Elf is a feel-good Christmas movie that brilliantly balances Will Ferrell’s typical silliness with James Caan’s perfectly delivered tough-guy cynicism. Whichever humor is better suited to your personal funny bone, there’s plenty of it to raise a smile or guffaw through to the film’s epilogue.
With a touch of “The Ugly Duckling,” Ferrell’s title character grows up with the elves in Santa’s workshop at the North Pole after having crawled, unseen, from his crib in an orphanage into Santa’s bag of toys one Christmas Eve. The pathos of an orphanage existence is furthered by the scene in a sterile nursery being shot in darkness and shadows, in sharp contrast to the festive ambience of Santa’s North Pole. But rather than open on that dreary note, director Jon Favreau (Iron Man and Iron Man 2) introduces us to the story through a visit with the adoptive elf-father (a pointy-eared Bob Newhart, in his trademark deadpan delivery that imbues the far-fetched tale with an earnest honesty).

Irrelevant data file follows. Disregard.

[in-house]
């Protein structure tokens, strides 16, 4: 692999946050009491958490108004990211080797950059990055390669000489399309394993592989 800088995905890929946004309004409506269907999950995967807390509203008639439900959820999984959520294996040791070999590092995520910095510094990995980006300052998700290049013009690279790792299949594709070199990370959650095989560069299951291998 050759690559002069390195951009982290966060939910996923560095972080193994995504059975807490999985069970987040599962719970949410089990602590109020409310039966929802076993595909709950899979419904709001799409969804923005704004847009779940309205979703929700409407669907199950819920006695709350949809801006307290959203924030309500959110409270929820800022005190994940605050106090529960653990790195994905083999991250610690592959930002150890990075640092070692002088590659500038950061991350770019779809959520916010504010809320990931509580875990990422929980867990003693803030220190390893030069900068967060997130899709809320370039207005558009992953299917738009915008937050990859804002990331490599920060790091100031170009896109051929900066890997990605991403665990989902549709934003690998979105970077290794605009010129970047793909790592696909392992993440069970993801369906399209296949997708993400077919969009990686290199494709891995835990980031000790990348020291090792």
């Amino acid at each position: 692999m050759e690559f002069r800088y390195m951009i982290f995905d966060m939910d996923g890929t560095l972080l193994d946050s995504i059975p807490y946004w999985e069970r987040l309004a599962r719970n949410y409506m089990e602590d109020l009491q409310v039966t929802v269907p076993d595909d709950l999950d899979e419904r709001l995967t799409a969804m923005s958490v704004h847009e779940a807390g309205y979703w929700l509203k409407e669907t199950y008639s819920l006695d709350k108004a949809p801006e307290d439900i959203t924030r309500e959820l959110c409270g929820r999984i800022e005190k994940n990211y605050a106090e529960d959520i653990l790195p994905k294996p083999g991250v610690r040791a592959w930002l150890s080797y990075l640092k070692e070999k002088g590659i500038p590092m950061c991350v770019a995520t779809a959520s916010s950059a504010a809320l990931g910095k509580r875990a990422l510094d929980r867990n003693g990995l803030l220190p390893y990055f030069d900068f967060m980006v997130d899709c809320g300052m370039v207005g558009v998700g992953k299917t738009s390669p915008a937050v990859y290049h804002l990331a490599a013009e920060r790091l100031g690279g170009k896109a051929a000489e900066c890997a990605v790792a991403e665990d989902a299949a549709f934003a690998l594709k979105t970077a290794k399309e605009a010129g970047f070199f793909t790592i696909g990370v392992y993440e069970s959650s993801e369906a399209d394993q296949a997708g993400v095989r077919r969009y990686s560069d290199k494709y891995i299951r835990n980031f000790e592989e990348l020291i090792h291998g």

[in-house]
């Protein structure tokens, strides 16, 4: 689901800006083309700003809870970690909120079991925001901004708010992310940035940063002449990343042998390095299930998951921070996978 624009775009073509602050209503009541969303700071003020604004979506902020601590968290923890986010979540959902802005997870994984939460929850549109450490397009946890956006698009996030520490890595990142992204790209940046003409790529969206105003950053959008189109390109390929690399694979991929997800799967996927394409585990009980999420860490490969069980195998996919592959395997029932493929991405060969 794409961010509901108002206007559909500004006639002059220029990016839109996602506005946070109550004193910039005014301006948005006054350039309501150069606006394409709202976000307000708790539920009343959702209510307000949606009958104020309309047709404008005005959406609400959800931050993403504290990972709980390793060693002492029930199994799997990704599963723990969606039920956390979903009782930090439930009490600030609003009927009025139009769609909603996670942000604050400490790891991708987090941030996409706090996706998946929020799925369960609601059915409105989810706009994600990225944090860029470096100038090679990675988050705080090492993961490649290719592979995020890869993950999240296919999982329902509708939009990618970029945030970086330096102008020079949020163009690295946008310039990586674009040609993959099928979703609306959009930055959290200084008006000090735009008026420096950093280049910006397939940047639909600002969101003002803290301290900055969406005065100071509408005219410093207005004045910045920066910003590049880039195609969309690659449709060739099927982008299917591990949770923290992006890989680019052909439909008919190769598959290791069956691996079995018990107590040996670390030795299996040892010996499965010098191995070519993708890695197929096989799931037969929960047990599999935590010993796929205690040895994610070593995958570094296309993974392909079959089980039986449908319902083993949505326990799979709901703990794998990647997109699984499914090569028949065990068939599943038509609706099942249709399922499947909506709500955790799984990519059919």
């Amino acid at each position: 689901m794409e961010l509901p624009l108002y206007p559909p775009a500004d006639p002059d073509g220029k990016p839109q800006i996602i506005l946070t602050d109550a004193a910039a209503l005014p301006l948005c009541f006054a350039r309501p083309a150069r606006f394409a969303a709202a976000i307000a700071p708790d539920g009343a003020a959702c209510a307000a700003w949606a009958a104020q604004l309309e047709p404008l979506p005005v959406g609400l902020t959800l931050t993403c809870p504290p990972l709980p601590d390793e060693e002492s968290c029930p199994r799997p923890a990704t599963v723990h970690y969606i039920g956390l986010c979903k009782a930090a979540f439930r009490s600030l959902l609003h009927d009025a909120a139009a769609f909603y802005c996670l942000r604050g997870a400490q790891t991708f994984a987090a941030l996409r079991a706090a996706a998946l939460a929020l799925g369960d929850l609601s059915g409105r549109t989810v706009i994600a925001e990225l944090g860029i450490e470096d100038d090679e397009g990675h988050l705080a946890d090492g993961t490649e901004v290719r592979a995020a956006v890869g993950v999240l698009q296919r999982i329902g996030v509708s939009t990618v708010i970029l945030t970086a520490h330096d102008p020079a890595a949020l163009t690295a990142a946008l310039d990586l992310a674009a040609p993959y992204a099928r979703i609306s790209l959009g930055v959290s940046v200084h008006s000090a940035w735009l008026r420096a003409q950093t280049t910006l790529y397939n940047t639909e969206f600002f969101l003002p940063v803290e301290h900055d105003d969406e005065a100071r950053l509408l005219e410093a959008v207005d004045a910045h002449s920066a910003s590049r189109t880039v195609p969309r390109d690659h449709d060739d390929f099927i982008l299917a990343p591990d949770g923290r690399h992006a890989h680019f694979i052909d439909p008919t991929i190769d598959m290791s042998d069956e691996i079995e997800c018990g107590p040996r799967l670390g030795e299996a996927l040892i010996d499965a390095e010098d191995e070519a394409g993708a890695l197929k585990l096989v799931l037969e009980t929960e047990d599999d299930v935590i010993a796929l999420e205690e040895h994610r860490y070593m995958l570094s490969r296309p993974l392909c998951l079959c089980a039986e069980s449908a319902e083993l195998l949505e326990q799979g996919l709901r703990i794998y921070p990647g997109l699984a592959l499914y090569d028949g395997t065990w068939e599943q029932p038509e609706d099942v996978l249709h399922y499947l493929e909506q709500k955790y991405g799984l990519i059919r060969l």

“Buddy” (named from the label on the diapers he was wearing on his arrival) grows up with all the positive self-esteem the elves can encourage in him, although it’s obvious to everyone but him that he just doesn’t fit in — literally as well as figuratively, as he spills out of his school desk, squeezes through doorways and nearly smothers Papa Elf when he sits in his lap. But his idyllic existence is shattered when he overhears two elves refer to him as “human.”
So Buddy sets off to find his real father (James Caan as Walter Hobbs), and the snow-globe essence of the scenes changes to real-life when he hits New York City. Misadventures and clumsy emotional overtures follow. Zooey Deschanel provides Ferrell with a sweet love-interest, and Daniel Tay becomes his compatriot as Caan’s other, emotionally starved, son.
There is some mild profanity and discreet sexual innuendo in this 2003, PG-rated, award-winning family film from New Line Cinema, but possibly more disturbing is the reference to unbelievers who think “parents leave the presents under the tree” and eat the cookies put out for Santa — although the film’s resolution affirms that Santa is as real as Christmas spirit.
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